It’s completely understandable if you’re one of the many that glossed over Rayman Origins last month. Released within a maelstrom of blockbuster releases, it’s a wonder that any copies were sold at all. This is where I get to tell everyone what a terrible mistake they’ve made.
When Rayman Origins was first announced, I wasn’t sure what to expect. Despite my love for platforming games, Rayman was never something that held my interest for very long — it was mostly the visuals made me keep tabs on Origins during its development. What I was unaware of was that Michel Ancel and Co. were busy crafting one of the finest platforming experiences that your hard-earned dollars can buy.
The story is simple: Rayman and his buds are hanging out on the Snoring Tree in the Glade of Dreams. As they nap, the sound of their snoring makes its way down to the Land of the Livid Dead, which annoys one of its inhabitants enough to send an army of minions up to the surface to retaliate. Chaos ensues as Electoons and Nymphs are captured across the land, leaving it to Rayman and his pals to restore order.
If that sounds silly … well, that’s because it is. Nothing is taken seriously throughout the entire game, a wonderful change of pace in a season filled with all-too-serious narratives. Nowhere is this this more apparent than in the striking graphics, which feature some of the most wonderfully weird art direction that you’ll find anywhere. Whether you’re gliding through areas on the air blown by didgeridoos or using jumping beans to get over a lava pit, the visuals never fail to amuse. Throw in the outlandish character designs and some of the most fluid animation that you’ll find anywhere, and suddenly you’ve got one of the best-looking games of the year, bar none. This is somewhat lost if you’re simply looking at screenshots — seeing Origins in motion is the only way to do it justice.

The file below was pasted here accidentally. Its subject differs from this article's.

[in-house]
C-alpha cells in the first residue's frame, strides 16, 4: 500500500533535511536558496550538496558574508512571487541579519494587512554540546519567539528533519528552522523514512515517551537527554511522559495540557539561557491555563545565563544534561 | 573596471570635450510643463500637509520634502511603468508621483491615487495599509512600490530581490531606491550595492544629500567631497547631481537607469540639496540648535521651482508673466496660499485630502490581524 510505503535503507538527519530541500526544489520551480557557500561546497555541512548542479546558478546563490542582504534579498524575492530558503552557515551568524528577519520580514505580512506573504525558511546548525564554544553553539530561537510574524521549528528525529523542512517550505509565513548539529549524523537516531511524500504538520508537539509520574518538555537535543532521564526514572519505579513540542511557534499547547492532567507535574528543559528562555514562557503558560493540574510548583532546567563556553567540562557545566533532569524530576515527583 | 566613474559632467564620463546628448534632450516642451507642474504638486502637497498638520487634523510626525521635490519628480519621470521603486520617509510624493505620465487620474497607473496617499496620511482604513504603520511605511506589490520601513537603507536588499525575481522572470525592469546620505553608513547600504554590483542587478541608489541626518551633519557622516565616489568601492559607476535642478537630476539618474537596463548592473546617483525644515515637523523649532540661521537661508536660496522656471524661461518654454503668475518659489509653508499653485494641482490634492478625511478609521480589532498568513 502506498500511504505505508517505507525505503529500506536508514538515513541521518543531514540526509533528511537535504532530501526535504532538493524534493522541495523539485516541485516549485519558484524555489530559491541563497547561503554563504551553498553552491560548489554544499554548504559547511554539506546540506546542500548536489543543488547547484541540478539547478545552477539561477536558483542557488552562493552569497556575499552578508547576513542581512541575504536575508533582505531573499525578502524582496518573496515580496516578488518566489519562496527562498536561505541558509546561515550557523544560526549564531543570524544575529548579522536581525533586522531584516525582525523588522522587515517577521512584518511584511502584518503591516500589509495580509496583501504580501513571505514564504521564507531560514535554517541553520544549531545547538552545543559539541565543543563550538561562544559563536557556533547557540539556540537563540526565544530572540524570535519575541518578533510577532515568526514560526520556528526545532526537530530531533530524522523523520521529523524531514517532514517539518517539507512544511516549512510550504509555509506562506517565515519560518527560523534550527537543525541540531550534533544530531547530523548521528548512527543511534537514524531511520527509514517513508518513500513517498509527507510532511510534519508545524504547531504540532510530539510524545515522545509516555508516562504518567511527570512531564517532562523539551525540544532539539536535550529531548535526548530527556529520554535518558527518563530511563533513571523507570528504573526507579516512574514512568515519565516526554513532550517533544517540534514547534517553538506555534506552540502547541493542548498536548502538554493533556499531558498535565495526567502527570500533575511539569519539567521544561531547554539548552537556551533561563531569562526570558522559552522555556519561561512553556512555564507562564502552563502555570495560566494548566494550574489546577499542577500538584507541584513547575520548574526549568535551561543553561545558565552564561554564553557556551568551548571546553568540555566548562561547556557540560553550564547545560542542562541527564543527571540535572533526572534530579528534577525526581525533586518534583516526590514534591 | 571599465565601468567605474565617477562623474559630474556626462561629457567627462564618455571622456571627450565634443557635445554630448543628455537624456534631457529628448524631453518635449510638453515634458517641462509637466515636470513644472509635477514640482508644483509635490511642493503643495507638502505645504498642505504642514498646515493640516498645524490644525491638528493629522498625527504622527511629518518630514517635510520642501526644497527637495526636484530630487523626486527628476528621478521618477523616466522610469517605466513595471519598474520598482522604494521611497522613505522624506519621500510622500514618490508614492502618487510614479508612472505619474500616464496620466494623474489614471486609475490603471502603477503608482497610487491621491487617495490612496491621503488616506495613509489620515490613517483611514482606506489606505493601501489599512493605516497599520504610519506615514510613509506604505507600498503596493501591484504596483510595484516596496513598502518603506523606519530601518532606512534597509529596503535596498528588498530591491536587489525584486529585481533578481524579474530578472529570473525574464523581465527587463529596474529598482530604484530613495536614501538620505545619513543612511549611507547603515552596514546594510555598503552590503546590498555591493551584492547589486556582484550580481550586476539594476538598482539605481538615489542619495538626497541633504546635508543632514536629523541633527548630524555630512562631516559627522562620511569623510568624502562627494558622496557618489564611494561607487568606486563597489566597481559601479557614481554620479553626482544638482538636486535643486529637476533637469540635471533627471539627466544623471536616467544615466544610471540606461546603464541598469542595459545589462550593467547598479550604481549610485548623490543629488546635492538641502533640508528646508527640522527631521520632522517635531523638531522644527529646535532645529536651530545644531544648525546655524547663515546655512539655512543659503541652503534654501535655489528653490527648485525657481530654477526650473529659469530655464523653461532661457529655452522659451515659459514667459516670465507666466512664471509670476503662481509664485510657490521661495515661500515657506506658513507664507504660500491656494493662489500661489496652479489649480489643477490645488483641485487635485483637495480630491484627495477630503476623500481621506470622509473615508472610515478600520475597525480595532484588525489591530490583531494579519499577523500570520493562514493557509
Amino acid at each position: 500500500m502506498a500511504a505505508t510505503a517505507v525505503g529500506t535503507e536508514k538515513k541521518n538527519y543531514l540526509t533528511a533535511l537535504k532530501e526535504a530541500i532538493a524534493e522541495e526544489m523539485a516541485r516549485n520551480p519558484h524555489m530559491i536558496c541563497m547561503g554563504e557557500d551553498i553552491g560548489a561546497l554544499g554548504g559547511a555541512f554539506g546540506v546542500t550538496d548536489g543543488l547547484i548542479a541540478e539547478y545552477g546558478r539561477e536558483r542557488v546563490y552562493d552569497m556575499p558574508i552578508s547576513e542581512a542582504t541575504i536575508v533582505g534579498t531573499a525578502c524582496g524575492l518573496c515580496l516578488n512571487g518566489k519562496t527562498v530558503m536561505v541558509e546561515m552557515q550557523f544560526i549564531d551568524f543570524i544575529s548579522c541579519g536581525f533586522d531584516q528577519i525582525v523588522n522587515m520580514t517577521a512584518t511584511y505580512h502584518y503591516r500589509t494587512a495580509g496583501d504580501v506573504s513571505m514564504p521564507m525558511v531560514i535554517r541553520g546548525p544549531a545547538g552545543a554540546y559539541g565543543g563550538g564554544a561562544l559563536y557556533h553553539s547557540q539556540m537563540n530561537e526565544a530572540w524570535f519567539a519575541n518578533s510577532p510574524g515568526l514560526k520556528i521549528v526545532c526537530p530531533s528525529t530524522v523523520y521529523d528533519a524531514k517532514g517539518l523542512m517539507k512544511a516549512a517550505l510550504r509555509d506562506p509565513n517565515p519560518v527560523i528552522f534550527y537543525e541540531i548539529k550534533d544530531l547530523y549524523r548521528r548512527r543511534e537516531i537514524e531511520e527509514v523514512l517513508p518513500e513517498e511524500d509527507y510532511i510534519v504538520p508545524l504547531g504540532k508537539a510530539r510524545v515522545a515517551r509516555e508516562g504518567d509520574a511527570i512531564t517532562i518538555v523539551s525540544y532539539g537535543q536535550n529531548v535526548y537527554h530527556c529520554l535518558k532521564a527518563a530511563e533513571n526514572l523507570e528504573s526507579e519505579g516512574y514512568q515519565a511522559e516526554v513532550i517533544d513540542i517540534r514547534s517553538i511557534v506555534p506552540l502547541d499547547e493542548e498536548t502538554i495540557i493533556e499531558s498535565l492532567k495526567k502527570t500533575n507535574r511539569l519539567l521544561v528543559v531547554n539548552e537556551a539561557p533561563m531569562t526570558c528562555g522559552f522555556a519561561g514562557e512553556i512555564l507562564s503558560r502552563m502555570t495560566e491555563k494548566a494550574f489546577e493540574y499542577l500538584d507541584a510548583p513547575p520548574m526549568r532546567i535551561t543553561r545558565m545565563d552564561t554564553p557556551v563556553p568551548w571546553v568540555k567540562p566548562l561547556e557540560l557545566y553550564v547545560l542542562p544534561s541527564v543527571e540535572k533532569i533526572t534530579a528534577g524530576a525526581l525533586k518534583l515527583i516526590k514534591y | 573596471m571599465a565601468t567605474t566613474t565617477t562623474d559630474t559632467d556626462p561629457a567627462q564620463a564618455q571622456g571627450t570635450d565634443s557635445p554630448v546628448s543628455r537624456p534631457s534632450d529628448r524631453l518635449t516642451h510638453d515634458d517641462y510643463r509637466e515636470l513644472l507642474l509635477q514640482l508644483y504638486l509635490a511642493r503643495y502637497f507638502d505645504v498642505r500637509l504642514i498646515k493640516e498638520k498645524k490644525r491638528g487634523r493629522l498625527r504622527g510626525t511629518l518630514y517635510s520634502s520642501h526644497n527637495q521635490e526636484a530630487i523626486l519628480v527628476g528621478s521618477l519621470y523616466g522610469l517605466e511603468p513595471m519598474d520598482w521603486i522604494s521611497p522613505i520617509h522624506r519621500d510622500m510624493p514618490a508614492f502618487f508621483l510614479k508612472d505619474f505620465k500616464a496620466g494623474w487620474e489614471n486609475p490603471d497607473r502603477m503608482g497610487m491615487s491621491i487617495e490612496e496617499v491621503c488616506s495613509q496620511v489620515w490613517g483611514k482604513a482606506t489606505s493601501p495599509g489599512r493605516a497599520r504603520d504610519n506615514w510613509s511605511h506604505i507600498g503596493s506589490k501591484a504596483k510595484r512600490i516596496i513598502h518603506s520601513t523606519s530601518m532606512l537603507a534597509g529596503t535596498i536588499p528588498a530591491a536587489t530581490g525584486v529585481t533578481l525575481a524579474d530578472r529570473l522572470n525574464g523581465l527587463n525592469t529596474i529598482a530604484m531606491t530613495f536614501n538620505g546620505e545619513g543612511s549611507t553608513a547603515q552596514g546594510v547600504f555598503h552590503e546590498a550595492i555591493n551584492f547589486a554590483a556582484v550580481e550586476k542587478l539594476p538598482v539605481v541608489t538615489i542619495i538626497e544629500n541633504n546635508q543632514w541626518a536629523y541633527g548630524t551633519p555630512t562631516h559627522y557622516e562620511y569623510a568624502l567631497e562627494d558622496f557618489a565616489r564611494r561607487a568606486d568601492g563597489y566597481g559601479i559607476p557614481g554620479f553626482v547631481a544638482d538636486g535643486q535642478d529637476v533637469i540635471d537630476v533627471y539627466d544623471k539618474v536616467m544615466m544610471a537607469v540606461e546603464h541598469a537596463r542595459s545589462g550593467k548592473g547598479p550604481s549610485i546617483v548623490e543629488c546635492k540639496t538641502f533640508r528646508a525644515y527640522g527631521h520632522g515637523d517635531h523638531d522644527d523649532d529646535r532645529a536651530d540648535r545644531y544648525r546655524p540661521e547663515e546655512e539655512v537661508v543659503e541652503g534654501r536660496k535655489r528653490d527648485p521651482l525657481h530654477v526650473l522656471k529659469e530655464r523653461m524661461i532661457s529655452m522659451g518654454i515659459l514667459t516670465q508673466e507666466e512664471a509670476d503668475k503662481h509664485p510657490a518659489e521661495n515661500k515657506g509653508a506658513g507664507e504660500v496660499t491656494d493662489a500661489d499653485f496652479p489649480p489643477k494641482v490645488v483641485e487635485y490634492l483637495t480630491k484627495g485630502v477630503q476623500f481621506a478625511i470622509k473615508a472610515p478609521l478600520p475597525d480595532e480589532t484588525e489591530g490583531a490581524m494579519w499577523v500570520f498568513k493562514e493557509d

While the stunning visuals are the most pronounced feature, they’re hardly the most important. Rayman Origins could be as pretty as it wants, but it would be for naught if it played like crap. Borrowing key elements from games such as New Super Mario Bros. Wii, Kirby’s Epic Yarn, and Super Meat Boy ensures that such a crisis is averted. Allow me to explain.
The game’s structure is fairly straightforward. Each level has at least three (but usually six) Electoons to collect. By breaking open a cage at the end of each level you will earn one Electoon, and since you have infinite lives to work with simple attrition will see you through to the end. Some levels require a certain number of Electoons to unlock, so eventually you’ll have to do better than that. Much of the challenge comes from collecting as many Lums as you can (the Rayman equivalent to rings and coins), allowing for two more possible Electoons. For the levels with six Electoons, you’ll also need to find two more cages hidden in the level somewhere. The sixth? For that you’ll have to complete a speed run of the level. Much like Nintendo’s pink puffball, it’s not completing a level that’s the biggest challenge, but rather completing it skillfully enough to be rewarded handsomely for it.
But don’t think that Origins is an easy game just because there’s no “Game Over” screen to taunt you. The first half of the game isn’t terribly punishing, but some Super Meat Boy-level platforming is required if you plan on seeing everything there is to offer. The levels that you unlock by collecting Electoons are each home to a Tricky Treasure, and they’re equally the most rewarding and frustrating part of Rayman Origins. It’s simple enough on paper — sprint after a treasure chest through the entirety of a level which is only about a minute long, maybe two, when successfully completed. However, there are traps everywhere, and you have to learn where those traps are and how to get around them. Since you have to start all over if you die it becomes a cycle of “sprint/die/memorize trap/dodge trap/continue sprinting/die at next trap”. Your execution has to be perfect — you must be swift, and you must jump at the exact right place on each platform. Suddenly, you’ve spent 10 minutes beating a level that’s over in two.